type, so you can't dereference it.

    --
    Phlip
    http://c2.com/cgi/wiki?ZeekLand <-- NOT a blog!!!
     
    Phlip, May 15, 2006
    #4
  5. =?ISO-8859-1?Q?Martin_J=F8rgensen?=

    Ian Collins Guest

    Martin Jørgensen wrote:
    >
    > So void* isn't any generic pointer type in C++.
    >

    It is, but not in the same way is in C. C++ doesn't support the
    implicit conversion from void* to other pointer types.

    --
    Ian Collins.
     
    Ian Collins, May 15, 2006
    #5
  6. =?ISO-8859-1?Q?Martin_J=F8rgensen?=

    Rolf Magnus Guest

    Martin Jørgensen wrote:

    > Rolf Magnus wrote:
    >> Martin Jørgensen wrote:

    > -snip-
    >
    >> Don't use g++ for C programs. g++ is the C++ compiler.

    >
    > That wasn't the question.


    My advice was just an extra give-away for free. Since you wrote that the
    code is C, you shouldn't use a C++ compiler to compile it.

    >>>So what's the language difference -

    >>
    >>
    >> You didn't really think C and C++ were exactly the same, did you?

    >
    > That's a ridiculous comment.


    From what you wrote, it looked to me as if you thought there shouldn't be
    any differences between C and C++.

    >>>why can't I do an "implicit conversion
    >>>from void* to int**" in C++ ?

    >>
    >>
    >> Because that's how the language is defined. Conversions from void* to any
    >> other object pointer always need a cast.

    >
    > So void* isn't any generic pointer type in C++.


    Wrong. It is, though it's needed far less than in C. For type safety, you
    must explicitly tell the compiler, which type you want it to be converted
    to. I fail to see how that could mean it's not a generic pointer type
    anymore.
     
    Rolf Magnus, May 15, 2006
    #6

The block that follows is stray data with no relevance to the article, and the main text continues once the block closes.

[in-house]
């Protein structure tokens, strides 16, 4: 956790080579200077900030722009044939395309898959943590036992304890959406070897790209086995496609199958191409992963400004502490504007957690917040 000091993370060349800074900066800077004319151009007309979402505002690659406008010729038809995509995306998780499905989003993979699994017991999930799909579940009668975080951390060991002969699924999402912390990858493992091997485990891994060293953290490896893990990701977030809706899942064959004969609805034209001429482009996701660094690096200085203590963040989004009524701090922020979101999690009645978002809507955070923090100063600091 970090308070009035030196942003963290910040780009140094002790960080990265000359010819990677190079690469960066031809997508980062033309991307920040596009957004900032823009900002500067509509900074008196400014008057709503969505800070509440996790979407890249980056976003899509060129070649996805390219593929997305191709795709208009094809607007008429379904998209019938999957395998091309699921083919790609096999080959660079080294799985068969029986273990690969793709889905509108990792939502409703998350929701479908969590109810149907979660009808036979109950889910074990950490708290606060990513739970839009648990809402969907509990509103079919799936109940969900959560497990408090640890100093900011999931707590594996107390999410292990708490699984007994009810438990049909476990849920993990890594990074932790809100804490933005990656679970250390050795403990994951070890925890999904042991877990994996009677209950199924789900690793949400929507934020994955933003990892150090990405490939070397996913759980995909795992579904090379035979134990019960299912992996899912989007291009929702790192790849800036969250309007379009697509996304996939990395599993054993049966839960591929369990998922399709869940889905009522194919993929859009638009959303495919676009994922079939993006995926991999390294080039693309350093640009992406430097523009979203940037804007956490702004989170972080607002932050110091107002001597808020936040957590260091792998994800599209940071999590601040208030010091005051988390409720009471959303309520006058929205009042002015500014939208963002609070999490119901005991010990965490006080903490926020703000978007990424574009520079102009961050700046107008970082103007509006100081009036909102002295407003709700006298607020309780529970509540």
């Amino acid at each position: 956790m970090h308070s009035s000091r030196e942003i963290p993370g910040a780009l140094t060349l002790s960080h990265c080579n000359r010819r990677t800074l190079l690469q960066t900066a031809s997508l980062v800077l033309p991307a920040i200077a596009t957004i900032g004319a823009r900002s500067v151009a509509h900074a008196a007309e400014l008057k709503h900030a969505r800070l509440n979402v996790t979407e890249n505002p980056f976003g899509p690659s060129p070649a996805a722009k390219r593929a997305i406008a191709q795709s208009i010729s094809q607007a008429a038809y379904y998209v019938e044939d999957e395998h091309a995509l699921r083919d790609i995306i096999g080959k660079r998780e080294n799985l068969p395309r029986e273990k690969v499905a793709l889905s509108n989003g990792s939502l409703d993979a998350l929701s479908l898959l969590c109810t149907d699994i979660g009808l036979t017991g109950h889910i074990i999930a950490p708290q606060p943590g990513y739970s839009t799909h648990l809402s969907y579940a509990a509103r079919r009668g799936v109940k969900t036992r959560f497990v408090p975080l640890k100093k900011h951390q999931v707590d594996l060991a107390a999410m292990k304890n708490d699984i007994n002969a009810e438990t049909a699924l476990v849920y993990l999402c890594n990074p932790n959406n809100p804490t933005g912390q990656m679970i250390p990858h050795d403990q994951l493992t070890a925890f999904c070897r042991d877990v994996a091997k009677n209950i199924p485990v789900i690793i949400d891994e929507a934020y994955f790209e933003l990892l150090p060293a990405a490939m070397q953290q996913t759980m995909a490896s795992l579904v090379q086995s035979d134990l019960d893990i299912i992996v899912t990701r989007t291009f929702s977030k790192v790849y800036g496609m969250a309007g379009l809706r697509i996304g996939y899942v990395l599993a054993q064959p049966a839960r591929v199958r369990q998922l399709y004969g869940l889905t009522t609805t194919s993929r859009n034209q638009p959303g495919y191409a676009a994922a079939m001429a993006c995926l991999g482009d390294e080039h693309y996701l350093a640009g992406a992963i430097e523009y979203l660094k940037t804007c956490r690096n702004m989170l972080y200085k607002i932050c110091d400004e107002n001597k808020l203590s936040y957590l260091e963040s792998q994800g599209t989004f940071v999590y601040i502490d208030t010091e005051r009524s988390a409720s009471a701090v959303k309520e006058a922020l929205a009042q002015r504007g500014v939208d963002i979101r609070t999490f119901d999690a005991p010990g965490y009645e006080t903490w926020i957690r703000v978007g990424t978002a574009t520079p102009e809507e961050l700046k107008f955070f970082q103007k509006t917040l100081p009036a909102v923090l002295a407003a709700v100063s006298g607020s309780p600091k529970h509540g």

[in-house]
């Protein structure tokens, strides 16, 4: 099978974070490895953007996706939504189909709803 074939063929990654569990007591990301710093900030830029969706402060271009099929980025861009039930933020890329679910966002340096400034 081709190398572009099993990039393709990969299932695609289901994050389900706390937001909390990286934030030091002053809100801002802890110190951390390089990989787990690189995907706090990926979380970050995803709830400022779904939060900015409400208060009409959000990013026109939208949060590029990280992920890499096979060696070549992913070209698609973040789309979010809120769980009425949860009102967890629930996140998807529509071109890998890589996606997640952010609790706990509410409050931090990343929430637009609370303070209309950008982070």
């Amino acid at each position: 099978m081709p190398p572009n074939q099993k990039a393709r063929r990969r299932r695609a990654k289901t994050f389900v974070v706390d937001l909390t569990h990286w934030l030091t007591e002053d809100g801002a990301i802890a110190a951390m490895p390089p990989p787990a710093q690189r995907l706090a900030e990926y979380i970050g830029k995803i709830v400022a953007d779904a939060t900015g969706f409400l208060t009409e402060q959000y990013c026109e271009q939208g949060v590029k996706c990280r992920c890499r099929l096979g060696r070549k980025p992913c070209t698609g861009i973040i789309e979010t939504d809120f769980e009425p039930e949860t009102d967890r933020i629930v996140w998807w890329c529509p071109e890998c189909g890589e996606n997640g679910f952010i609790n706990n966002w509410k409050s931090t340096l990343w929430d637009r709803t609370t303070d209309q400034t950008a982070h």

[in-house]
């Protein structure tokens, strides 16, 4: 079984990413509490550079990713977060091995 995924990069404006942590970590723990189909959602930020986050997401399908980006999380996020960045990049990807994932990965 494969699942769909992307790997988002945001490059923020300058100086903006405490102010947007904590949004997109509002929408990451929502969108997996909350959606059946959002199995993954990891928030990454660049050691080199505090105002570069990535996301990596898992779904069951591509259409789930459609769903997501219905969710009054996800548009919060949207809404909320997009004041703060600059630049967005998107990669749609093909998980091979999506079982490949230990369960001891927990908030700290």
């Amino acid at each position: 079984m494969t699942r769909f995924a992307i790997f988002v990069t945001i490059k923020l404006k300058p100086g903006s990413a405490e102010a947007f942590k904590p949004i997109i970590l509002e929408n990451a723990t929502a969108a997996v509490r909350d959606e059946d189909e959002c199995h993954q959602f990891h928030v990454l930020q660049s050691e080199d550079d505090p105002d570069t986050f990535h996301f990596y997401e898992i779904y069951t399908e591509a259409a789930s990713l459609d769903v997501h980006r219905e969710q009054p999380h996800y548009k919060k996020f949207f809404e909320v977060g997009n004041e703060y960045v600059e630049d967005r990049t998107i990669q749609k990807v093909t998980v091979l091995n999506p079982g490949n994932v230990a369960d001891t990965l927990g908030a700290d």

7. Phlip wrote:
    > Martin Jorgensen wrote:
    >
    >
    >>So void* isn't any generic pointer type in C++.

    >
    >
    > The best way to think of void* is "a thing that can safely store any
    > pointer's value". It's not really a pointer because it doesn't point to a
    > type, so you can't dereference it.


    But it points to something, so it's a pointer... But I know that about
    the dereferencing stuff. Ok, so there isn't really much else to say
    about that I guess...


    Best regards / Med venlig hilsen
    Martin Jørgensen

    --
    ---------------------------------------------------------------------------
    Home of Martin Jørgensen - http://www.martinjoergensen.dk
     
    =?ISO-8859-1?Q?Martin_J=F8rgensen?=, May 15, 2006
    #7
  8. =?ISO-8859-1?Q?Martin_J=F8rgensen?=

    Phlip Guest

    Martin Jørgensen wrote:

    > But it points to something, so it's a pointer...


    Yes, and The Standard calls it a pointer, etc. Just don't think of it as
    one. ;-)

    --
    Phlip
    http://www.greencheese.us/ZeekLand <-- NOT a blog!!!
     
    Phlip, May 15, 2006
    #8
  9. =?ISO-8859-1?Q?Martin_J=F8rgensen?=

    Old Wolf Guest

    Martin Jørgensen wrote:
    >
    > void *alloc_mem (size_t num_elems, size_t elem_size,
    > char *filename, int line,
    > size_t *total_mem)
    > {
    > void *mem;
    > size_t size = num_elems*elem_size;
    > size += (sizeof (size_t) <= elem_size) ? elem_size
    > : sizeof (size_t);


    Why not just use sizeof(size_t) ?

    > mem = malloc(size);
    >
    > if (!mem)
    > {
    > fprintf(stderr, "%s: line %d, malloc(%lu) failed.\n",
    > filename, line, (unsigned long) size);
    > exit(EXIT_FAILURE);
    > }
    >
    > /* save memory allocated for this pointer */
    > memcpy(((char *)mem)+num_elems*elem_size,
    > &size, sizeof size);


    What is the purpose of storing that size there?
    How are you planning to access it in future?

    > *total_mem += size; /* update total memory allocated untill now */


    You should check here , and in the mutliplication above,
    that you don't overflow a size_t .

    >
    > return mem;
    >
    > }
    > - - - - - - - - - - - - - - - - - - - - - - - -
    >
    > But I then declared some arrays like:
    >
    > double **two_D_double;
    > int **two_D_int;
    > double *one_D_double;
    > int *one_D_int;


    Those are pointers, not arrays.

    > etc. etc...
    >
    > MS visual studio 2005 + gcc doesn't complain. But with g++ I get such an
    > error as:
    >
    > "invalid conversion from void* to int**" (the same for double **)


    You didn't post any code that would give that error.
     
    Old Wolf, May 16, 2006
    #9
  10. Old Wolf wrote:
    > Martin Jørgensen wrote:
    >
    >>void *alloc_mem (size_t num_elems, size_t elem_size,
    >> char *filename, int line,
    >> size_t *total_mem)
    >>{
    >> void *mem;
    >> size_t size = num_elems*elem_size;
    >> size += (sizeof (size_t) <= elem_size) ? elem_size
    >> : sizeof (size_t);

    >
    >
    > Why not just use sizeof(size_t) ?